Everything is in `underscore_case` except template parameters and macros.

```cpp
#if defined(FOO)
#	include <foo.hpp>
#endif

namespace baz {

class object {
private:
	std::string name_;

public:
	auto name() const noexcept -> const std::string&;
};

template <typename Archive>
void open(const Archive& ar)
{
	bool is_valid = false;
}

} // !baz
```

### Header guards

Do not use `#pragma once`.

Header guards are usually named `PROJECT_COMPONENT_FILENAME_HPP`.

```cpp
#ifndef FOO_COMMON_UTIL_HPP
#define FOO_COMMON_UTIL_HPP

#endif // !FOO_COMMON_UTIL_HPP
```

### Enums

Enumerations constants are always defined in separate line to allow commenting
them as doxygen.

Enum class are encouraged.

```cpp
enum class color {
	blue,
	red,
	green
};
```

### Switch

In a switch case statement, you **must** not declare variables and not indent
cases.

```cpp
switch (variable) {
case foo:
	do_some_stuff();
	break;
default:
	break;
}
```

### Files

- Use `.cpp` and `.hpp` as file extensions,
- Filenames are all lowercase.

### Comments

Avoid useless comments in source files. Comment complex things or why it is done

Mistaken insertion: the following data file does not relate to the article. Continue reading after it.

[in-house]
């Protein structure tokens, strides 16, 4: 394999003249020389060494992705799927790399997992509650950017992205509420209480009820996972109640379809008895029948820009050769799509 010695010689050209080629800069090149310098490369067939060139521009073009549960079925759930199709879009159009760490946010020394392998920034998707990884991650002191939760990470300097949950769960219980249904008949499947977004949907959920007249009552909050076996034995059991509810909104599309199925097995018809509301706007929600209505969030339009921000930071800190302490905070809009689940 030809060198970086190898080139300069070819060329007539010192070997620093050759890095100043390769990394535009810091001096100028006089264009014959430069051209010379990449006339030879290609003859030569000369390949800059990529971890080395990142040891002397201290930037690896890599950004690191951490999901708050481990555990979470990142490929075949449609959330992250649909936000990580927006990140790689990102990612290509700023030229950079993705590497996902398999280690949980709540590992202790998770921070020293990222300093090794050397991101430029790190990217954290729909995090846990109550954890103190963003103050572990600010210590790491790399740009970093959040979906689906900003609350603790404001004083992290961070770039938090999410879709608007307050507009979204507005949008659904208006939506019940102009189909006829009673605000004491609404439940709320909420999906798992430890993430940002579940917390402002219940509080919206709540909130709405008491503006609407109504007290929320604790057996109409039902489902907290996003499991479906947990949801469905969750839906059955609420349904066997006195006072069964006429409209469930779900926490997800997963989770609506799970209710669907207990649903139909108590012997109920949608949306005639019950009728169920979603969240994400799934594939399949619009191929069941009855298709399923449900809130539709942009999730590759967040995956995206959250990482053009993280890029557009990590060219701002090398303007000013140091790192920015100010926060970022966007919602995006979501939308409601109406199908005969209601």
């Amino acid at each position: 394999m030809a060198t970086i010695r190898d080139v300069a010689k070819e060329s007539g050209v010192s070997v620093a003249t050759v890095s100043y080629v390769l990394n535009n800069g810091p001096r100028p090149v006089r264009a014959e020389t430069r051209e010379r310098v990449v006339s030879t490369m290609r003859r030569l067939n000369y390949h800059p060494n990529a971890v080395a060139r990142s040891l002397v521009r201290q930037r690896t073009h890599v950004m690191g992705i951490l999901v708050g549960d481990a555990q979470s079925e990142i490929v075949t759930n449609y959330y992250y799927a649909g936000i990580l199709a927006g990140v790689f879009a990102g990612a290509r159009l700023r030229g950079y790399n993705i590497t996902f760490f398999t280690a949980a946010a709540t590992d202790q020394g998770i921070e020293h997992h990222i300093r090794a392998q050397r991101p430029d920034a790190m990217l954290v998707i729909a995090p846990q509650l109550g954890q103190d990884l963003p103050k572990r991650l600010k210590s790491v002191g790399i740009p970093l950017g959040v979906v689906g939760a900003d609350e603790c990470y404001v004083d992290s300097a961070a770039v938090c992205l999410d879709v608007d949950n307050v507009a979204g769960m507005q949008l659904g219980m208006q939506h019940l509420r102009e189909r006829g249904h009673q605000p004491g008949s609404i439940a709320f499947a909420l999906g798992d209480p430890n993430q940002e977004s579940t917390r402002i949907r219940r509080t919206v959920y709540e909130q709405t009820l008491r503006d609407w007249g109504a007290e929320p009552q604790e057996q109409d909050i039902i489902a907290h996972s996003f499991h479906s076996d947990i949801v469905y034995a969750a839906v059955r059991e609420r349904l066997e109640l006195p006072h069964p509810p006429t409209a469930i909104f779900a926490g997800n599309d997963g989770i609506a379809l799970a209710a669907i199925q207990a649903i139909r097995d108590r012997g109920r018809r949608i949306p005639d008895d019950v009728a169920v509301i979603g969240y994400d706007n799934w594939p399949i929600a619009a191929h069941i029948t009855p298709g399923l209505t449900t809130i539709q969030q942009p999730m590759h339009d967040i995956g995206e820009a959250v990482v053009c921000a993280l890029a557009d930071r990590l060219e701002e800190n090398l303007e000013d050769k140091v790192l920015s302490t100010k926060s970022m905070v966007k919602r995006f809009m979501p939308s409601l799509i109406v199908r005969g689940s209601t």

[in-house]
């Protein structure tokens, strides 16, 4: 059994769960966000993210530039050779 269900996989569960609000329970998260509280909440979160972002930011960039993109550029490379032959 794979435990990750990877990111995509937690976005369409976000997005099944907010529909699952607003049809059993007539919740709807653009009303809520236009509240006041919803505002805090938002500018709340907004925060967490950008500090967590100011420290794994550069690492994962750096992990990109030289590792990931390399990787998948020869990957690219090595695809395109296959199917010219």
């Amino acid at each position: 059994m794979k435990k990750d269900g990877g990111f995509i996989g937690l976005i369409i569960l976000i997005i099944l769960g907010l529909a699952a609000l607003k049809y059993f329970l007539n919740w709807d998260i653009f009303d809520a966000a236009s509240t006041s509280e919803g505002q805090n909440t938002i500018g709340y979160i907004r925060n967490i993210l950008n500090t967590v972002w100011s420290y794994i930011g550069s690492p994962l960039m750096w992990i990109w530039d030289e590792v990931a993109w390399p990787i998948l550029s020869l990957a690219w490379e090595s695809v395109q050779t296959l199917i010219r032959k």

like this. However any public function in the .hpp **must** be documented as
doxygen without exception.

```cpp
/*
 * Multi line comments look like
 * this.
 */

// Short comment
```

Use `#if 0` to comment blocks of code.

```cpp
#if 0
	broken_stuff();
#endif
```

### Includes

The includes should always come in the following order.

1. C++ headers
2. C header
3. Third party libraries
4. Application headers in ""

```cpp
#include <cstring>
#include <cerrno>

#include <sys/stat.h>

#include <libircclient.h>

#include "foo.h"
```

Note: always use C++ headers for C equivalent, stdio.h -> cstdio, etc.

Programming
-----------

### C language

Do not use old C stuff like `void*`, `srand/rand`, `printf` or anything that
can be rewritten in modern C++.

### RTTI

Usage of `dynamic_cast` and `typeid` are completely disallowed in any shape of
form.

### Arguments

It is recommended to pass parameters by value or const reference. Usage of
non-const reference as output parameter is **discouraged** and should be avoided
in many case because it does not allow chaining of expressions like:

```cpp
std::cout << reverse(upper(clean("  hello world!  "))) << std::endl;
```

If your function is designed to return a modified value passed as argument, it
is better to take it by value and modify it directly.

```cpp
auto clean(std::string input) -> std::string
{
	if (!input.empty() && input.back() == '\r')
		input.pop_back();

	return input;
}
```

Never pass primitive types as const value.

### Assertions

Use the `assert` macro from the cassert header file to verify programming
errors.

For example, you may use `assert` to verify that the developer access the data